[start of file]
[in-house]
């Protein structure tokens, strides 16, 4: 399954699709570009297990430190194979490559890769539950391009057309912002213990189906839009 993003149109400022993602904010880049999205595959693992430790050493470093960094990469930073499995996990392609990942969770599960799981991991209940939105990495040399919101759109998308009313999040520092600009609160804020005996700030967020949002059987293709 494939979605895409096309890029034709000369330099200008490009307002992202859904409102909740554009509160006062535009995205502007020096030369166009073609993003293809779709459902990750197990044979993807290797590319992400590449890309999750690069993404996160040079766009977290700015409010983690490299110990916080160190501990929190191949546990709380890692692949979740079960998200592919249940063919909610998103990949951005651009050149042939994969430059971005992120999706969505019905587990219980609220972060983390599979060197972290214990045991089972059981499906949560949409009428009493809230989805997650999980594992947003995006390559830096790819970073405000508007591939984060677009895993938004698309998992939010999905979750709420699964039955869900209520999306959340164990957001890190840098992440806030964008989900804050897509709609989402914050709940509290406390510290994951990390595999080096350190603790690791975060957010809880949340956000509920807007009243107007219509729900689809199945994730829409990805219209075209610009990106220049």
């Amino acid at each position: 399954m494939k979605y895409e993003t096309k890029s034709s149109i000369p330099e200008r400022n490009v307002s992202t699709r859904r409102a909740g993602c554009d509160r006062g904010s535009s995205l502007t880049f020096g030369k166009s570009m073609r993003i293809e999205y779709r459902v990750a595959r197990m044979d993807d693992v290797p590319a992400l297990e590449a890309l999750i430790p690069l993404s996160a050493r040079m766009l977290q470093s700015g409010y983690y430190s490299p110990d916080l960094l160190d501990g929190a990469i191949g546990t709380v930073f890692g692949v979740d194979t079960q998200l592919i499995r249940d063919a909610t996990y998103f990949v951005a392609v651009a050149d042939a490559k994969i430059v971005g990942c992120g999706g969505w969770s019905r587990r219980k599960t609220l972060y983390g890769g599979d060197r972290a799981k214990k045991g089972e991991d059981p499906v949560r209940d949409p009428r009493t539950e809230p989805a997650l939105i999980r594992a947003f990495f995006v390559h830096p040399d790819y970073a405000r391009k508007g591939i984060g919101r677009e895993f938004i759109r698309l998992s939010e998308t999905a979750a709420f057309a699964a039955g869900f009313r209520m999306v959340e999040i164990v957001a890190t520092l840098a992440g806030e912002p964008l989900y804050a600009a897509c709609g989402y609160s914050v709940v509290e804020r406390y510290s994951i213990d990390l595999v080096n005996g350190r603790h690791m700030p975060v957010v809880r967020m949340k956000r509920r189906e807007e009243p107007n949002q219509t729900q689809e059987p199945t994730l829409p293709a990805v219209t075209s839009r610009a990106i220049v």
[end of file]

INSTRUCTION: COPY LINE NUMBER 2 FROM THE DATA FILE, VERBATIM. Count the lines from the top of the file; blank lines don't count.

């Protein structure tokens, strides 16, 4: 399954699709570009297990430190194979490559890769539950391009057309912002213990189906839009 993003149109400022993602904010880049999205595959693992430790050493470093960094990469930073499995996990392609990942969770599960799981991991209940939105990495040399919101759109998308009313999040520092600009609160804020005996700030967020949002059987293709 494939979605895409096309890029034709000369330099200008490009307002992202859904409102909740554009509160006062535009995205502007020096030369166009073609993003293809779709459902990750197990044979993807290797590319992400590449890309999750690069993404996160040079766009977290700015409010983690490299110990916080160190501990929190191949546990709380890692692949979740079960998200592919249940063919909610998103990949951005651009050149042939994969430059971005992120999706969505019905587990219980609220972060983390599979060197972290214990045991089972059981499906949560949409009428009493809230989805997650999980594992947003995006390559830096790819970073405000508007591939984060677009895993938004698309998992939010999905979750709420699964039955869900209520999306959340164990957001890190840098992440806030964008989900804050897509709609989402914050709940509290406390510290994951990390595999080096350190603790690791975060957010809880949340956000509920807007009243107007219509729900689809199945994730829409990805219209075209610009990106220049």